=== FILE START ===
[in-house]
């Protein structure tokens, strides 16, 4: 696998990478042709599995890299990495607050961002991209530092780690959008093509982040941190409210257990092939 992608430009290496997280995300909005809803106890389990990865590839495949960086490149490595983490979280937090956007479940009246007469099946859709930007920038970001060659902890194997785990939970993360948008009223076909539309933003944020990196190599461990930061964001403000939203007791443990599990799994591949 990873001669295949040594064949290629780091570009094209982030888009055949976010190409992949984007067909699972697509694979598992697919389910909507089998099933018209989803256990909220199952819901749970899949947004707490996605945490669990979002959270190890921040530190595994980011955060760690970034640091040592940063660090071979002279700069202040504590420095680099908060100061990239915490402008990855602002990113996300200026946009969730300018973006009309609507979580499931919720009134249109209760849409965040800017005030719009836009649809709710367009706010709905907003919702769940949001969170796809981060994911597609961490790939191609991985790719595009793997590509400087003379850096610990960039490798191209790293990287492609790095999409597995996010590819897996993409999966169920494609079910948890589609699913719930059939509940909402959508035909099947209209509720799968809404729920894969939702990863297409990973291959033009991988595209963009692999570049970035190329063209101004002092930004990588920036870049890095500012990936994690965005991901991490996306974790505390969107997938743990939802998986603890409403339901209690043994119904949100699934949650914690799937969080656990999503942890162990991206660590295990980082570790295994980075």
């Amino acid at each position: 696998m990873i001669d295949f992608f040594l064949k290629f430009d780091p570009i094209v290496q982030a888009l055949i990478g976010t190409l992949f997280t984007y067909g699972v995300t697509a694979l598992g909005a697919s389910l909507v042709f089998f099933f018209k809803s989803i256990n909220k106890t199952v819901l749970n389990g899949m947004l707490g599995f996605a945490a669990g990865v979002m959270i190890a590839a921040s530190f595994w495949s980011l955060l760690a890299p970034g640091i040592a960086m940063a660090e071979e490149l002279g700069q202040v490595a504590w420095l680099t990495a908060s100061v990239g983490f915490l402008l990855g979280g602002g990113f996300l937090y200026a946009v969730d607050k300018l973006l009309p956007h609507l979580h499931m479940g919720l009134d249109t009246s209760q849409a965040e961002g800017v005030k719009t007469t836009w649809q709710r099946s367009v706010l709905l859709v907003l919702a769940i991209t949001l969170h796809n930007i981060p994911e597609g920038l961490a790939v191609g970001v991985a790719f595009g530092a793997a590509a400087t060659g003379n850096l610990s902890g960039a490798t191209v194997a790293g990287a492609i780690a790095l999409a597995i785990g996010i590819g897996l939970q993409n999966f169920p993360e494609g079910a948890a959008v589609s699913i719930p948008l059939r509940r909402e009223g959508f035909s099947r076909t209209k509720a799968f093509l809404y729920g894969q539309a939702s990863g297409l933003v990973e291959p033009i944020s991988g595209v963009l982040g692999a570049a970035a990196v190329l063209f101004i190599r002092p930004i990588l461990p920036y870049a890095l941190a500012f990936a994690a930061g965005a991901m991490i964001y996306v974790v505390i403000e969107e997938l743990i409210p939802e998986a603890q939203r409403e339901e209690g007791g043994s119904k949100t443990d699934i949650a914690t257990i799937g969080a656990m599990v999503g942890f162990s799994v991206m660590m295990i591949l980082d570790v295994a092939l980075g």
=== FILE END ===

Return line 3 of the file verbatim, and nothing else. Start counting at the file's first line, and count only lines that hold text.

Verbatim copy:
């Amino acid at each position: 696998m990873i001669d295949f992608f040594l064949k290629f430009d780091p570009i094209v290496q982030a888009l055949i990478g976010t190409l992949f997280t984007y067909g699972v995300t697509a694979l598992g909005a697919s389910l909507v042709f089998f099933f018209k809803s989803i256990n909220k106890t199952v819901l749970n389990g899949m947004l707490g599995f996605a945490a669990g990865v979002m959270i190890a590839a921040s530190f595994w495949s980011l955060l760690a890299p970034g640091i040592a960086m940063a660090e071979e490149l002279g700069q202040v490595a504590w420095l680099t990495a908060s100061v990239g983490f915490l402008l990855g979280g602002g990113f996300l937090y200026a946009v969730d607050k300018l973006l009309p956007h609507l979580h499931m479940g919720l009134d249109t009246s209760q849409a965040e961002g800017v005030k719009t007469t836009w649809q709710r099946s367009v706010l709905l859709v907003l919702a769940i991209t949001l969170h796809n930007i981060p994911e597609g920038l961490a790939v191609g970001v991985a790719f595009g530092a793997a590509a400087t060659g003379n850096l610990s902890g960039a490798t191209v194997a790293g990287a492609i780690a790095l999409a597995i785990g996010i590819g897996l939970q993409n999966f169920p993360e494609g079910a948890a959008v589609s699913i719930p948008l059939r509940r909402e009223g959508f035909s099947r076909t209209k509720a799968f093509l809404y729920g894969q539309a939702s990863g297409l933003v990973e291959p033009i944020s991988g595209v963009l982040g692999a570049a970035a990196v190329l063209f101004i190599r002092p930004i990588l461990p920036y870049a890095l941190a500012f990936a994690a930061g965005a991901m991490i964001y996306v974790v505390i403000e969107e997938l743990i409210p939802e998986a603890q939203r409403e339901e209690g007791g043994s119904k949100t443990d699934i949650a914690t257990i799937g969080a656990m599990v999503g942890f162990s799994v991206m660590m295990i591949l980082d570790v295994a092939l980075g």